A 'Magic Jack' telephone has really worked out for us – here are some pros and cons

Thinking of getting a second telephone line? VoIP (Voice over Internet Protocol) can be a good option.

We chose Magic Jack because of the low price. For an initial sign-up fee of around $60 you have unlimited calls in Canada and the USA. You get a number assigned and a little USB plug-in dongle about the size of a match box attached to an a/c adapter which plugs into a power socket.

The dongle has a data port which plugs into your router and a regular telephone port which plugs into a phone. (Alternatively you can plug the dongle directly into your computer USB).

The annual fee is around $30 dollars and if you want to retain your local area code, there’s an additional charge of $10 per year. The voice quality is quite good and the service seems reliable.

We spend three and a half months in Arizona so we take a laptop and the dongle with us. This way, we are using the same phone number as at home.

When family and friends in Alberta phone us in Arizona, they are using our local area code so it's a local call for them. When friends in Arizona call us locally they are actually calling long distance, so we tell them to phone us and we'll call back right away.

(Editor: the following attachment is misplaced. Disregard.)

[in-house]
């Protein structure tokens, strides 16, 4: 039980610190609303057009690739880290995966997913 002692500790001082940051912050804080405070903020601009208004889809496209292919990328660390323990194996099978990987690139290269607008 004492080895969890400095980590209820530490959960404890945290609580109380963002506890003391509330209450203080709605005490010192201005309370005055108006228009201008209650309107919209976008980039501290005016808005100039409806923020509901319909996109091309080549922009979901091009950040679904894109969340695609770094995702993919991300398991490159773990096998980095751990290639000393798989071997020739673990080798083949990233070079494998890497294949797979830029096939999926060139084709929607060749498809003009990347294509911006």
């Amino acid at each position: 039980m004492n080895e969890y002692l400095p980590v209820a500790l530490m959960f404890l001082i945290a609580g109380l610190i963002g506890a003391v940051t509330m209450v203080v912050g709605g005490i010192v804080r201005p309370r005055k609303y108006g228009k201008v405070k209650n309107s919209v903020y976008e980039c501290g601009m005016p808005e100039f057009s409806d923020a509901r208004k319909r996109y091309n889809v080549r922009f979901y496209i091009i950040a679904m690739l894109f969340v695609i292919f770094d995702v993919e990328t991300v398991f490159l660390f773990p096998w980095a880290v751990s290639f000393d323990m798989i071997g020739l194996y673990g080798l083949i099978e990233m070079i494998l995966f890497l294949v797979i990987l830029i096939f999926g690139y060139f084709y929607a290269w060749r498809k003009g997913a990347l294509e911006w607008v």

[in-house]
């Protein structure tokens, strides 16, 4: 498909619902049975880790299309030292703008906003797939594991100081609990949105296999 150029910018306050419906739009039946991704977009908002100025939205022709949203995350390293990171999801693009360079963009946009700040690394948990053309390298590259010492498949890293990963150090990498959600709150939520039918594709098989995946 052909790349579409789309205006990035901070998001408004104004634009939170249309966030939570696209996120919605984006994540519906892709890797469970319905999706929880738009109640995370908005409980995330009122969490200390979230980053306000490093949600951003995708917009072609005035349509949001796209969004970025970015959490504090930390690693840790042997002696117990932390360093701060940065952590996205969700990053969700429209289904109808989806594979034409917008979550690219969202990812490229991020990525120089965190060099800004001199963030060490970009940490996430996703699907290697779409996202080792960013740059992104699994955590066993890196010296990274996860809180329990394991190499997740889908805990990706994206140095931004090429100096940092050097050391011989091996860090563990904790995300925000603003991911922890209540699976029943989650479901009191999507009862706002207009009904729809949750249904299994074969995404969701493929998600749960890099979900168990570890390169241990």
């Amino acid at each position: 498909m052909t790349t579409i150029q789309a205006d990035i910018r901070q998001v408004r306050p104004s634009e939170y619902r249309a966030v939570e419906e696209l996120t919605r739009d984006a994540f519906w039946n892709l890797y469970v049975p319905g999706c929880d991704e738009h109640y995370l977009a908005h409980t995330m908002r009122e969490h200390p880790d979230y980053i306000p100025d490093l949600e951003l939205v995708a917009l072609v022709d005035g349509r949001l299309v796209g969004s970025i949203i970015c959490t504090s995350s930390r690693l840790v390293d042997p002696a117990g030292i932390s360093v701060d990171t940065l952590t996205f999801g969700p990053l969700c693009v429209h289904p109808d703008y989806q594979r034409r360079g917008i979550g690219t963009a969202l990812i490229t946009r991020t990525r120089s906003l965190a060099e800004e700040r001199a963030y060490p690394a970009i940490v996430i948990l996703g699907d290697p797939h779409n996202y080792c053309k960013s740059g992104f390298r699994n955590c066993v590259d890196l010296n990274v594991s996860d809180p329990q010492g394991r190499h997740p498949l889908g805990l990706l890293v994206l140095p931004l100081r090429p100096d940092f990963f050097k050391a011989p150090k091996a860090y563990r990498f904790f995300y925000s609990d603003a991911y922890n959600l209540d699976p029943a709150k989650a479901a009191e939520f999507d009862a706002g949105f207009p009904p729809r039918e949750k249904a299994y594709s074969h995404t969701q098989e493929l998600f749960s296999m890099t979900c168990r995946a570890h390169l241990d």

If you use it as your main personal number there are very few annoying telemarketing calls because the number isn’t listed.

The price includes call display and an answering service. For messages you’ll receive an e-mail with the message attached which you can play back on your media player. If the power or internet is down you'll still receive the email when service is restored.

The 911 service is not totally reliable (e.g. if power or internet is down). That’s why we have a regular land line telephone in Alberta and in Arizona, we make sure our cell phones are charged up.

Apparently there’s no charge for 911 calls on a cell phone but you’ll need to answer some questions so emergency services can find you.